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Ohio Republicans Hit a Legal Snag in Defunding Planned Parenthood Clinics

Michelle D. Anderson

Iris E. Harvey, president and CEO of Planned Parenthood of Greater Ohio, praised the judge’s temporary order. "Politicians have no business restricting women’s health, and today, the court agreed," Harvey said.

A U.S. District Court judge on Monday sided with Planned Parenthood of Greater Ohio and Planned Parenthood Southwest Ohio Region by temporarily blocking a law that would have cut funding this month for the health-care organization’s 28 Ohio clinics.

Judge Michael Barrett, based in the Southern District of Ohio, allowed a two-week stay in a ruling associated with a Planned Parenthood lawsuit filed on May 11.

Planned Parenthood officials requested a preliminary injunction and filed the lawsuit to stop a state law that would have redirected $1.3 million in state and federal taxpayer funds from its Ohio facilities to other health-care institutions that don’t perform elective or “non-therapeutic” abortion care or contract with organizations that do.

Rep. Bill Patmon of (D-Cleveland) and Rep. Margaret Conditt (R-Butler County) had sponsored the legislation. The measure passed easily through the GOP-controlled Ohio legislature.

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Former presidential hopeful and Ohio Gov. John Kasich (R) signed the bill in February, launching the 90-day ticker until the measure would have become law.

Barrett’s ruling means the law will remain blocked until June 6.

Planned Parenthood officials said in statements that the organization uses the funds to perform crucial services, including free HIV tests, as well sex education for youth in the foster care and juvenile detention systems. The group’s leadership added that the law, if implemented, would have an “outsized impact on groups who have historically faced systemic barriers in accessing quality health care, including people with low incomes and communities of color.”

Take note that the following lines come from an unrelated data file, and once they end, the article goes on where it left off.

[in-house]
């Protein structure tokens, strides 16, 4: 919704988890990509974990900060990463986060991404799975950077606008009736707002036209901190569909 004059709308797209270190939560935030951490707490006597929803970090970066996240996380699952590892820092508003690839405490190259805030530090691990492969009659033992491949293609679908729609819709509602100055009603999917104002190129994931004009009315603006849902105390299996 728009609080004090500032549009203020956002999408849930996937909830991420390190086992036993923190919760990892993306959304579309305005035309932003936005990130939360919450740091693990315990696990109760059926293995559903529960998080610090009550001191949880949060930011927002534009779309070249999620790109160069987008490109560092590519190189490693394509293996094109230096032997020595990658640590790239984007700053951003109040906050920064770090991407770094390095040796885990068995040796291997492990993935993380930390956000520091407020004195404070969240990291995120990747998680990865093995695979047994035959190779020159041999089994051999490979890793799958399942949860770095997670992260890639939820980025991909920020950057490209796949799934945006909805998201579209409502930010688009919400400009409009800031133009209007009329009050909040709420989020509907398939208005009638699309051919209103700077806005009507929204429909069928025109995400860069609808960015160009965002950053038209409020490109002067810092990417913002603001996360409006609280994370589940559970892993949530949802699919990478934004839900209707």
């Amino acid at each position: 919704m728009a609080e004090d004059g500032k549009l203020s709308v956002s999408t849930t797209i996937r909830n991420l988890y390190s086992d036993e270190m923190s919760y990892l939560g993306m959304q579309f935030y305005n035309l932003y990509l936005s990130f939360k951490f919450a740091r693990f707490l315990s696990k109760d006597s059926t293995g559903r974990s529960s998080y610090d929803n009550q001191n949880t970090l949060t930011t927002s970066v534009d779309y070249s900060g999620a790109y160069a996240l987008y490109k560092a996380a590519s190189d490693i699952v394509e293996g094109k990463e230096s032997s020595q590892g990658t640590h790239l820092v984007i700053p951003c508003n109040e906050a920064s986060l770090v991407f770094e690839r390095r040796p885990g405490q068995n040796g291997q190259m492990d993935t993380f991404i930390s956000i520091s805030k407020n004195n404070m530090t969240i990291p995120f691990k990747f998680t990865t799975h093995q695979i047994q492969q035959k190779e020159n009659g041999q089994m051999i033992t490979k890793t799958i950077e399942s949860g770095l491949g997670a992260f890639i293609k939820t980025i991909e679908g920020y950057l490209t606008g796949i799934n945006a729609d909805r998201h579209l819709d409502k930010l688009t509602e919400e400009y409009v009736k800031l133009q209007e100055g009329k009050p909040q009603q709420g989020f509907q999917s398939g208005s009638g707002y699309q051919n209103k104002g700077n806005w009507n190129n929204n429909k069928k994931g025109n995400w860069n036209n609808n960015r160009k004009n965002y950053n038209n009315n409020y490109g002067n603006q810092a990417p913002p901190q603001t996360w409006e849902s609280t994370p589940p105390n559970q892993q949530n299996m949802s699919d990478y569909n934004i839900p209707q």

Barrett, in a 20-page opinion, said politicians who advocated for the law did so to make it difficult for people to access abortion care, according to Reuters.

Iris E. Harvey, president and CEO of Planned Parenthood of Greater Ohio, praised the judge’s temporary order in a statement.

“Today, the courts rejected Governor Kasich and Ohio Legislators’ attack on people who already have the least access to care. … Politicians had gone as far as to claim women can get cancer screenings at food banks. The court just called their bluff,” Harvey said. “Politicians have no business restricting women’s health, and today, the court agreed.”

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